10:42 am
on the ground, i knew we were on our way to winning. so great was the scale of victory that, four days after the surrender, nobody has had time to tidy up. goose green was the first time british paratroopers came face—to—face with the enemy. the british lost 18 men, among them friends of paul bishop, who was just 21. after we took casualties and friends had been killed, my feelings was hate towards them. we wanted to take out as many as we could. we wanted to remove them from the islands. later, paul witnessed this — the argentine attacks at bluff cove, where the british lost more than 50 men. he tried to help the dozens injured ashore, but the argentines weren't the only enemy to contend with. winter was coming. a lot of the guys, we just cuddled up together to keep warm at night, and when you woke up,
10:43 am
you would do running on the spot or sit ups or press ups to try and get warm and fall back asleep for ten minutes again, wake up freezing cold. so, that's how difficult it was. we're now between the two gun lines and there's a right old artillery duel going on between them. the battle on the ground tookjust over a month. short, but victory would be bittersweet for robert lawrence, a young lieutenant in the scots guards who fought in one of the last battles at tumbledown. it became gutter fighting. ammunition, you know, re—supplies aren't going to happen in the middle of a battle, so once you are using up your ammunition, you start using whatever you can lay your hands on, including enemy weapons, and your bayonet. towards the end of the battle, robert was shot in the head by a sniper. the bullet had hit me in the back of the head and came out up here, just in my hairline above my right
10:44 am
eye, removing four by three inches of skull and damaging the brain quite severely. on the 1ath ofjune, the argentines surrendered. 6a9 of them lost their lives. the british had lost 255 men. so what will the a0th anniversary mean for these three veterans? i have great pride in what i've done. and i've always acknowledged that the injury i have is easier to live with emotionally because i did it in a sort of glorious event than i fell out of a hotel window or, you know, fell off a moped. i personally don't expect anything from the country, from the government. we just volunteered to do it and we did it. it would be nice to be remembered. i visit the san carlos cemetery and usually shed a tear there. | and look out over that -
10:45 am
peaceful water and remember what it was like with guns firing and ships being hit _ and aeroplanes bombing. the contrast is really quite remarkable. i yeah. you still shed a tear about it? yeah, one does, yeah. a0 years on from a war on the other side of the world — but they are still remembered. jonathan beale, bbc news. the headlines on bbc news. borisjohnson is currently meeting his top team and they're expected not to impose any further covid restrictions in england — that's despite the current high levels of infection in the country. the health service is under increasing strain from coronavirus — more trusts in england declare critical incidents — and 17 hospitals in greater manchester put some non urgent surgery on hold. the australian prime minister scott morrison has warned tennis star novak djokovic will be "on the next plane home" without sufficient evidence to support his covid vaccination exemption to play at the australian open.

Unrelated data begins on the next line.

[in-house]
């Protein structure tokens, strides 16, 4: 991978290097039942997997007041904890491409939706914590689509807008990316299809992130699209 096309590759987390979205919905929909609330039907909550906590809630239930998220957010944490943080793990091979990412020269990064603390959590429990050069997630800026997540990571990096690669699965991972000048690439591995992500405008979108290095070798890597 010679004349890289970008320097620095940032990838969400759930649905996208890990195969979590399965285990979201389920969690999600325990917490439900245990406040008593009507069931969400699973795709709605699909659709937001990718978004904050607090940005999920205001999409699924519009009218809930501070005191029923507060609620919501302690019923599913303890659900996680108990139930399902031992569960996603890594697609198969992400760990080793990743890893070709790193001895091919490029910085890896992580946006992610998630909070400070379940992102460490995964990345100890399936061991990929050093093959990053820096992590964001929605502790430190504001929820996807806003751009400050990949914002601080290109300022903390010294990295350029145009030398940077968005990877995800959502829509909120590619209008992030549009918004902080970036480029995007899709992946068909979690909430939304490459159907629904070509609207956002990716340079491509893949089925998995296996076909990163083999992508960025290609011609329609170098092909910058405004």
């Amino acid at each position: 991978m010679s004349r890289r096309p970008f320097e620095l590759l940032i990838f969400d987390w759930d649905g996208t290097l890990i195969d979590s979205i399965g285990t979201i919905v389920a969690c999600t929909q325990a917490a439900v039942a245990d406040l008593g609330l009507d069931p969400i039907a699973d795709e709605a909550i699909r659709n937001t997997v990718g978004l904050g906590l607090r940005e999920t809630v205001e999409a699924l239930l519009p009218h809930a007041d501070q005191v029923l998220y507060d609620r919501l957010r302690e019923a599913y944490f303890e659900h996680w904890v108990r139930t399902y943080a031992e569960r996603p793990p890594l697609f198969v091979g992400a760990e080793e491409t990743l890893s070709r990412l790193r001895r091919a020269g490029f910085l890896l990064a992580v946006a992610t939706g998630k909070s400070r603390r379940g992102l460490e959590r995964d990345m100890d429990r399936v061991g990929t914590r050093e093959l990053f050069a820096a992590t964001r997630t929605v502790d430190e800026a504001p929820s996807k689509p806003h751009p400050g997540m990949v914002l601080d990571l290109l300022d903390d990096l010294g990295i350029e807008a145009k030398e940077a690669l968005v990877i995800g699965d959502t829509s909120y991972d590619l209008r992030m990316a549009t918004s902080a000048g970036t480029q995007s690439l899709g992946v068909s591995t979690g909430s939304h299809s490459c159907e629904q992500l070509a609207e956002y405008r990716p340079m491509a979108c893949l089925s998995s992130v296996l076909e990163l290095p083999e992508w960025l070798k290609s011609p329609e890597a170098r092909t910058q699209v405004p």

10:46 am
the airline industry has urged the uk government to remove all covid travel restrictions when a review of the emergency rules takes place today. the trade body, airlines uk, argues that continuing with tests for any longer would be financially disastrous. the department for transport says the temporary measures were introduced to prevent additional omicron cases from entering the uk. tim hawkins is from the manchester airports group. thanks for talking to us. tell us exactly what you and your colleagues want. ~ �* ., ., , ., exactly what you and your colleagues want. �* ., ., want. we've done a bit of research and submitted _ want. we've done a bit of research and submitted it _ want. we've done a bit of research and submitted it to _ want. we've done a bit of research and submitted it to government i want. we've done a bit of research and submitted it to government as part of this review, which demonstrates that we are now past the point where international travel testing is playing a useful role in preventing or limiting the spread of omicron in the uk. and that the domestic transmission and the domestic transmission and the domestic spread is now the dominant
10:47 am